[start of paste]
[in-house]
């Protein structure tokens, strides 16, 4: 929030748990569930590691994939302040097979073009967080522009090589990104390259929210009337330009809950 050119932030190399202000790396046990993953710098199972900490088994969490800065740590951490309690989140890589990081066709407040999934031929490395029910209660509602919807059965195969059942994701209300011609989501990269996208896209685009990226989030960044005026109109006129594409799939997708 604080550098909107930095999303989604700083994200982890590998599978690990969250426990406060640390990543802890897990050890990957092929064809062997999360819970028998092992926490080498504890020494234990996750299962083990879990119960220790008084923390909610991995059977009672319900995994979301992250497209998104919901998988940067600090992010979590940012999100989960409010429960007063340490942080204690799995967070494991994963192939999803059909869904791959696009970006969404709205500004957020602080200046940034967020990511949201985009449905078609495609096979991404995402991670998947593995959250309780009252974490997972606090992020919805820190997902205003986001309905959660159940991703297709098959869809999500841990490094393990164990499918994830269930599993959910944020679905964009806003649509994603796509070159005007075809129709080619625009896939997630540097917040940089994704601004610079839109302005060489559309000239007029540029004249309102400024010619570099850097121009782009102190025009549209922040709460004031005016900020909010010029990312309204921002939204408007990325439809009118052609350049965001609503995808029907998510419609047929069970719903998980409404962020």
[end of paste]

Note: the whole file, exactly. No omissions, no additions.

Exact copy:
[in-house]
């Protein structure tokens, strides 16, 4: 929030748990569930590691994939302040097979073009967080522009090589990104390259929210009337330009809950 050119932030190399202000790396046990993953710098199972900490088994969490800065740590951490309690989140890589990081066709407040999934031929490395029910209660509602919807059965195969059942994701209300011609989501990269996208896209685009990226989030960044005026109109006129594409799939997708 604080550098909107930095999303989604700083994200982890590998599978690990969250426990406060640390990543802890897990050890990957092929064809062997999360819970028998092992926490080498504890020494234990996750299962083990879990119960220790008084923390909610991995059977009672319900995994979301992250497209998104919901998988940067600090992010979590940012999100989960409010429960007063340490942080204690799995967070494991994963192939999803059909869904791959696009970006969404709205500004957020602080200046940034967020990511949201985009449905078609495609096979991404995402991670998947593995959250309780009252974490997972606090992020919805820190997902205003986001309905959660159940991703297709098959869809999500841990490094393990164990499918994830269930599993959910944020679905964009806003649509994603796509070159005007075809129709080619625009896939997630540097917040940089994704601004610079839109302005060489559309000239007029540029004249309102400024010619570099850097121009782009102190025009549209922040709460004031005016900020909010010029990312309204921002939204408007990325439809009118052609350049965001609503995808029907998510419609047929069970719903998980409404962020």